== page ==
By Laura Schlereth
A long-term tenant can be very valuable to a property manager, but a lot of factors go into getting them to stay. To keep your tenants happy and resigning their leases, it’s up to you to evaluate your space and determine what amenities and services will best fit the needs of your residents.
Check out these five steps toward tenant retention that will keep those moving trucks away from your building:
Your tenants love extra services, so it’s great when you can provide one or two that distinguish you from other buildings. Kim Walker, property manager of London, Ont.-based Blossom Gate within the Medallion Corporation, recommends creating a fitness facility in your building because your tenants will appreciate not having to pay for a separate membership. Walker says the gym should be well equipped, but doesn’t need to have state-of-the-art equipment. You should provide quality equipment that includes cardio and free weights.
Another amenity option that you could supply is vending machines, she adds. It’s a nice, convenient snack option for tenants, and Walker says they’ll probably be most appreciated in the laundry room or fitness area. And as an added benefit, Walker says most vending operators offer a percentage of the sales to the building owner in exchange for putting them their building.
Tenants don’t want to live in a building where their needs are not being met in a timely manner. Any complaint or issue they bring up should be answered and taken care of as efficiently as possible. Walker says you should provide tenants with a phone number and email address so they have multiple ways of getting in touch with you, depending on the urgency of the matter. Be clear about whom they should contact based on what their problem is.
Harry Popiluk, secretary and treasurer of the Institute of Housing Management (IHM) in Toronto, says you can even take a proactive approach and give an open-ended survey to tenants asking them if there’s anything building management can improve. You should also set up a focus group to discuss tenant satisfaction with residents in person, he suggests. This will address issues that you might not have noticed on your own, and it will also show that you care—an important factor to many tenants.
Walker says installing cameras can do a lot to make tenants feel more secure. If you can’t afford them all over your property, Walker recommends placing them in high-traffic areas, such as the lobby, or parking garage. Popiluk says another cost-effective option is to purchase security cameras with motion sensors. They will save energy and time on recording since they only record where people are walking.
Popiluk also mentions how important lighting is for security. Make sure walkways and less trafficked areas are extremely well-lit . A well-lit property will make your tenants feel safe when they are traveling to and from their apartment, and even deters vandalism, theft and even accidents.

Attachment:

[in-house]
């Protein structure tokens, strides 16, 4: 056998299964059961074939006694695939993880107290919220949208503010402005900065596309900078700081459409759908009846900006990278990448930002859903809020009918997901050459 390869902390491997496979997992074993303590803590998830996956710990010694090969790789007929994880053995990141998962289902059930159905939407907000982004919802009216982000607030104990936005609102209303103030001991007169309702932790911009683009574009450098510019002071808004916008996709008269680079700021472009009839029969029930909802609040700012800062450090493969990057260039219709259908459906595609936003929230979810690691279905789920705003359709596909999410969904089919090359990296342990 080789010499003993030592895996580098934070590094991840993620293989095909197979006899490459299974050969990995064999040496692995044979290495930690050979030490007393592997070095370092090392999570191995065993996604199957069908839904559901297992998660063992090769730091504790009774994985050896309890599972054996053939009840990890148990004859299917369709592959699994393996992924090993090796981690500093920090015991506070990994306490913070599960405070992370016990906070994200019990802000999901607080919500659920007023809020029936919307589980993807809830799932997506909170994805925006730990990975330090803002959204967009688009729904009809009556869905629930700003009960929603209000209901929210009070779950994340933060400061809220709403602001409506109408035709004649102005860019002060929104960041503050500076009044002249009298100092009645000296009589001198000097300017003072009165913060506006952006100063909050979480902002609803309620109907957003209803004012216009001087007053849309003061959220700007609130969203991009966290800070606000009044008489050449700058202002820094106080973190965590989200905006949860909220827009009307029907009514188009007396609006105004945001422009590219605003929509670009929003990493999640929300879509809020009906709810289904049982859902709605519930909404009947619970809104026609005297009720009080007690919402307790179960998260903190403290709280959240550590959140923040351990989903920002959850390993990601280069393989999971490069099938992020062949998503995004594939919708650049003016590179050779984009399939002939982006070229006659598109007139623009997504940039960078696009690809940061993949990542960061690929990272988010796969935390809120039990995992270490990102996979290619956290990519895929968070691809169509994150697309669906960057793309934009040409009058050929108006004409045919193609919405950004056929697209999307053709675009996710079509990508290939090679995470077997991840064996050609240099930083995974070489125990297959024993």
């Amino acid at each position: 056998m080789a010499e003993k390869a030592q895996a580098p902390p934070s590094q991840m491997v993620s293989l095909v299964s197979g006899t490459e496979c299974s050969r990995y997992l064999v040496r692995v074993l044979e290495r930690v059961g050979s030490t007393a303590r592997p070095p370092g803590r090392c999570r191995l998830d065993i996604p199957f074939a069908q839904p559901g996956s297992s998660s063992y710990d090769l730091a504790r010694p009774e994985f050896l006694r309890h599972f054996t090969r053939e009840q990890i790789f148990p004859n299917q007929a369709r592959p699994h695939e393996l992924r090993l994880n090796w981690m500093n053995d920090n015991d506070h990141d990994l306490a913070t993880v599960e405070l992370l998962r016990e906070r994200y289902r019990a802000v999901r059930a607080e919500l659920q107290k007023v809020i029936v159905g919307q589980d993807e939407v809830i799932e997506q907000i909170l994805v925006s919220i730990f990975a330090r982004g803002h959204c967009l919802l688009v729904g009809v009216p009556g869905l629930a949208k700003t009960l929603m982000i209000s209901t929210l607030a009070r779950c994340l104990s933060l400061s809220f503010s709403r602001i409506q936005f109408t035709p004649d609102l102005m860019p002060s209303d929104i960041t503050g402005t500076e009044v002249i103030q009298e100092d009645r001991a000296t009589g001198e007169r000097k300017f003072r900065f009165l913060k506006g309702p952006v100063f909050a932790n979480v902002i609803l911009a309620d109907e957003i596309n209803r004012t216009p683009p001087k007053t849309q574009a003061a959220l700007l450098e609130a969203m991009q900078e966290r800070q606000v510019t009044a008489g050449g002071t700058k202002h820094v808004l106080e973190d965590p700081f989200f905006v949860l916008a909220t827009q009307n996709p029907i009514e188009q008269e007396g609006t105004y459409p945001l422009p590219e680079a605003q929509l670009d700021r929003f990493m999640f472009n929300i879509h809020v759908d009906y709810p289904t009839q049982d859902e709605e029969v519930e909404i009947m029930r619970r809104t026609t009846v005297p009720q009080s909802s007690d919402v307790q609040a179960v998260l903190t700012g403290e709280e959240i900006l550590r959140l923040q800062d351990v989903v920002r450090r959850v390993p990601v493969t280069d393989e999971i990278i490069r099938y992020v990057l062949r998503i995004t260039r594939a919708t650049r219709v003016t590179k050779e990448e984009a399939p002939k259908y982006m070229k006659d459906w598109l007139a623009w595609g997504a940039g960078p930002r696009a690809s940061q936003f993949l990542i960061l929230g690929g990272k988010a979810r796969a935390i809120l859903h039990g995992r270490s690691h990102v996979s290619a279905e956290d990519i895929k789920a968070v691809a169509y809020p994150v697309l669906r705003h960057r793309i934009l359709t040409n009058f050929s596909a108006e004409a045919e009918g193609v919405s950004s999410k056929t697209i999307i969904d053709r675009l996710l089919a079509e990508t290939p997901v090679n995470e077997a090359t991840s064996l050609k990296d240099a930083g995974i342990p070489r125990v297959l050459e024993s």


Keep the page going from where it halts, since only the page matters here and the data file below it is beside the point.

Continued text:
In addition to installing security cameras and lighting, both Popiluk and Walker say that key card technology is worth the investment. Keys can too often be copied, Popiluk says, creating a safety risk for other tenants in the building. Not only do key cards offer more security because they can’t be copied, but if a tenant loses their card or moves out, you can easily deactivate the cards.
"Having a courteous office and maintenance staff that have a nice rapport with the residents is important," Popiluk says. Ensure that your maintenance staff is prompt on service calls and have a friendly demeanor so that tenants feel comfortable letting them into their homes.
Walker says the front-of-line staff is especially important because they’re usually the first people tenants approach when there’s a problem, such as the elevator not working.
"It’s a relationship that starts from the first day," she says. "It’s nice to create a sense of community where the staff says ‘Hello’ and asks ‘How are you?’"
Walker mentions this type of attitude is usually a skill set that’s easier to find during the interview process rather than create through training.
Everyone wants to live in a nice place, and Popiluk says the appearance of your building—inside and out—really counts with tenants. Make sure the grass is regularly cut and that the rest of landscaping is consistently taken care of. Popiluk says you should re-paint the building every five to 10 years, and replace any tile every 15 years to keep the building looking fresh and updated. Also, to make sure the units themselves are being kept up, he recommends doing an annual inspection of each one to check if anything needs to be repaired or replaced (i.e. cabinets, appliances, tiles, etc) or if any re-painting is needed. This ensures high standards are consistently maintained, he says. Popiluk especially recommends updating areas that might be neglected, such as the parking garage.
Making all five improvements at your property may be a large undertaking when done all at once, but an effort to make even some improvements will give your tenants more reason to stay. Even one long-term tenant will go a long way in cost savings and convenience.